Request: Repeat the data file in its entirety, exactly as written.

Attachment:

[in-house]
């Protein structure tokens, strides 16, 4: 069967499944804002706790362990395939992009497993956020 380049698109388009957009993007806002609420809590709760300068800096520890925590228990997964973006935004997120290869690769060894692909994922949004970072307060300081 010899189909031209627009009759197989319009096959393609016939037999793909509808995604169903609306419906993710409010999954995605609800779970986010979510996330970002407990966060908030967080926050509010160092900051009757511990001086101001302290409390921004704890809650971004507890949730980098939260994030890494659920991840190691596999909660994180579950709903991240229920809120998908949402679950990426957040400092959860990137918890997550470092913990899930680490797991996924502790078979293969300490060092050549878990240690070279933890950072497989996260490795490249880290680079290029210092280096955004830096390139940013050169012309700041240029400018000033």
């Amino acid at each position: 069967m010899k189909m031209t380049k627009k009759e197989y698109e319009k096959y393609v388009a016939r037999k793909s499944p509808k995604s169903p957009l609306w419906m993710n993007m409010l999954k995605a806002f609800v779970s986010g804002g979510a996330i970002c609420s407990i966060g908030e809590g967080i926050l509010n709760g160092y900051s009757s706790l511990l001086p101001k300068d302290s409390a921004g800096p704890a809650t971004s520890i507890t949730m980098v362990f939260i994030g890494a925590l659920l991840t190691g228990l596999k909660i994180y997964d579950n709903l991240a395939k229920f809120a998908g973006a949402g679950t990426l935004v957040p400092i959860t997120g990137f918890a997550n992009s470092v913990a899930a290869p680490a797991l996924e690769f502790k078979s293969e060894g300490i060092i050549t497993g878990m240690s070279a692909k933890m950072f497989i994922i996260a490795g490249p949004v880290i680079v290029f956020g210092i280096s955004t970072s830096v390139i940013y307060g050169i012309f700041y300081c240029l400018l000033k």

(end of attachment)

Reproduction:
[in-house]
């Protein structure tokens, strides 16, 4: 069967499944804002706790362990395939992009497993956020 380049698109388009957009993007806002609420809590709760300068800096520890925590228990997964973006935004997120290869690769060894692909994922949004970072307060300081 010899189909031209627009009759197989319009096959393609016939037999793909509808995604169903609306419906993710409010999954995605609800779970986010979510996330970002407990966060908030967080926050509010160092900051009757511990001086101001302290409390921004704890809650971004507890949730980098939260994030890494659920991840190691596999909660994180579950709903991240229920809120998908949402679950990426957040400092959860990137918890997550470092913990899930680490797991996924502790078979293969300490060092050549878990240690070279933890950072497989996260490795490249880290680079290029210092280096955004830096390139940013050169012309700041240029400018000033």
């Amino acid at each position: 069967m010899k189909m031209t380049k627009k009759e197989y698109e319009k096959y393609v388009a016939r037999k793909s499944p509808k995604s169903p957009l609306w419906m993710n993007m409010l999954k995605a806002f609800v779970s986010g804002g979510a996330i970002c609420s407990i966060g908030e809590g967080i926050l509010n709760g160092y900051s009757s706790l511990l001086p101001k300068d302290s409390a921004g800096p704890a809650t971004s520890i507890t949730m980098v362990f939260i994030g890494a925590l659920l991840t190691g228990l596999k909660i994180y997964d579950n709903l991240a395939k229920f809120a998908g973006a949402g679950t990426l935004v957040p400092i959860t997120g990137f918890a997550n992009s470092v913990a899930a290869p680490a797991l996924e690769f502790k078979s293969e060894g300490i060092i050549t497993g878990m240690s070279a692909k933890m950072f497989i994922i996260a490795g490249p949004v880290i680079v290029f956020g210092i280096s955004t970072s830096v390139i940013y307060g050169i012309f700041y300081c240029l400018l000033k």